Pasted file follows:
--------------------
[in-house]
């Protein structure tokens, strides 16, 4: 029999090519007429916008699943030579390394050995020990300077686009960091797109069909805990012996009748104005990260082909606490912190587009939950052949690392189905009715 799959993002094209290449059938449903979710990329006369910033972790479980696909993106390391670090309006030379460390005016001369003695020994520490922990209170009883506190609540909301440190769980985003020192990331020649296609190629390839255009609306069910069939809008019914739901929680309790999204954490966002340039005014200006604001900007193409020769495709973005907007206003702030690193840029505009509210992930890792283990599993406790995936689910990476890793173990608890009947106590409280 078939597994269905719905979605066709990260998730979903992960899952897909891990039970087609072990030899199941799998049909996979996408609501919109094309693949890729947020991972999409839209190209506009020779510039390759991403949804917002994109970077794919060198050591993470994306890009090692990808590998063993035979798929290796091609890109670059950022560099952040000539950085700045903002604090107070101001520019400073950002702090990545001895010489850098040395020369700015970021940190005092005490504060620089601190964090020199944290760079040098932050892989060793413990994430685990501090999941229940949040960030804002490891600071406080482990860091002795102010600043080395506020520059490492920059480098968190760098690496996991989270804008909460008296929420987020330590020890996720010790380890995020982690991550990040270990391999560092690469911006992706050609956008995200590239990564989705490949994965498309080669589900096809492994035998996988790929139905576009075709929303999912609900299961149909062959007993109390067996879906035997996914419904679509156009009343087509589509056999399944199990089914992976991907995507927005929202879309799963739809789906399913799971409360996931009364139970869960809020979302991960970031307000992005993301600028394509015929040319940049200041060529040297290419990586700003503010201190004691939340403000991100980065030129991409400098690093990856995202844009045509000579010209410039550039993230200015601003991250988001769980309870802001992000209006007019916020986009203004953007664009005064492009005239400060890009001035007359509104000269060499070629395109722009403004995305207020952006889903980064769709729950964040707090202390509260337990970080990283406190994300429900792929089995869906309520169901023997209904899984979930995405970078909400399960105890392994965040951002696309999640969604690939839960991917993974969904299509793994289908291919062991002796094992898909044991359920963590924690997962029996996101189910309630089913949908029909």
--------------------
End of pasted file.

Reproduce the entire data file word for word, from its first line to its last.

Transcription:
[in-house]
């Protein structure tokens, strides 16, 4: 029999090519007429916008699943030579390394050995020990300077686009960091797109069909805990012996009748104005990260082909606490912190587009939950052949690392189905009715 799959993002094209290449059938449903979710990329006369910033972790479980696909993106390391670090309006030379460390005016001369003695020994520490922990209170009883506190609540909301440190769980985003020192990331020649296609190629390839255009609306069910069939809008019914739901929680309790999204954490966002340039005014200006604001900007193409020769495709973005907007206003702030690193840029505009509210992930890792283990599993406790995936689910990476890793173990608890009947106590409280 078939597994269905719905979605066709990260998730979903992960899952897909891990039970087609072990030899199941799998049909996979996408609501919109094309693949890729947020991972999409839209190209506009020779510039390759991403949804917002994109970077794919060198050591993470994306890009090692990808590998063993035979798929290796091609890109670059950022560099952040000539950085700045903002604090107070101001520019400073950002702090990545001895010489850098040395020369700015970021940190005092005490504060620089601190964090020199944290760079040098932050892989060793413990994430685990501090999941229940949040960030804002490891600071406080482990860091002795102010600043080395506020520059490492920059480098968190760098690496996991989270804008909460008296929420987020330590020890996720010790380890995020982690991550990040270990391999560092690469911006992706050609956008995200590239990564989705490949994965498309080669589900096809492994035998996988790929139905576009075709929303999912609900299961149909062959007993109390067996879906035997996914419904679509156009009343087509589509056999399944199990089914992976991907995507927005929202879309799963739809789906399913799971409360996931009364139970869960809020979302991960970031307000992005993301600028394509015929040319940049200041060529040297290419990586700003503010201190004691939340403000991100980065030129991409400098690093990856995202844009045509000579010209410039550039993230200015601003991250988001769980309870802001992000209006007019916020986009203004953007664009005064492009005239400060890009001035007359509104000269060499070629395109722009403004995305207020952006889903980064769709729950964040707090202390509260337990970080990283406190994300429900792929089995869906309520169901023997209904899984979930995405970078909400399960105890392994965040951002696309999640969604690939839960991917993974969904299509793994289908291919062991002796094992898909044991359920963590924690997962029996996101189910309630089913949908029909």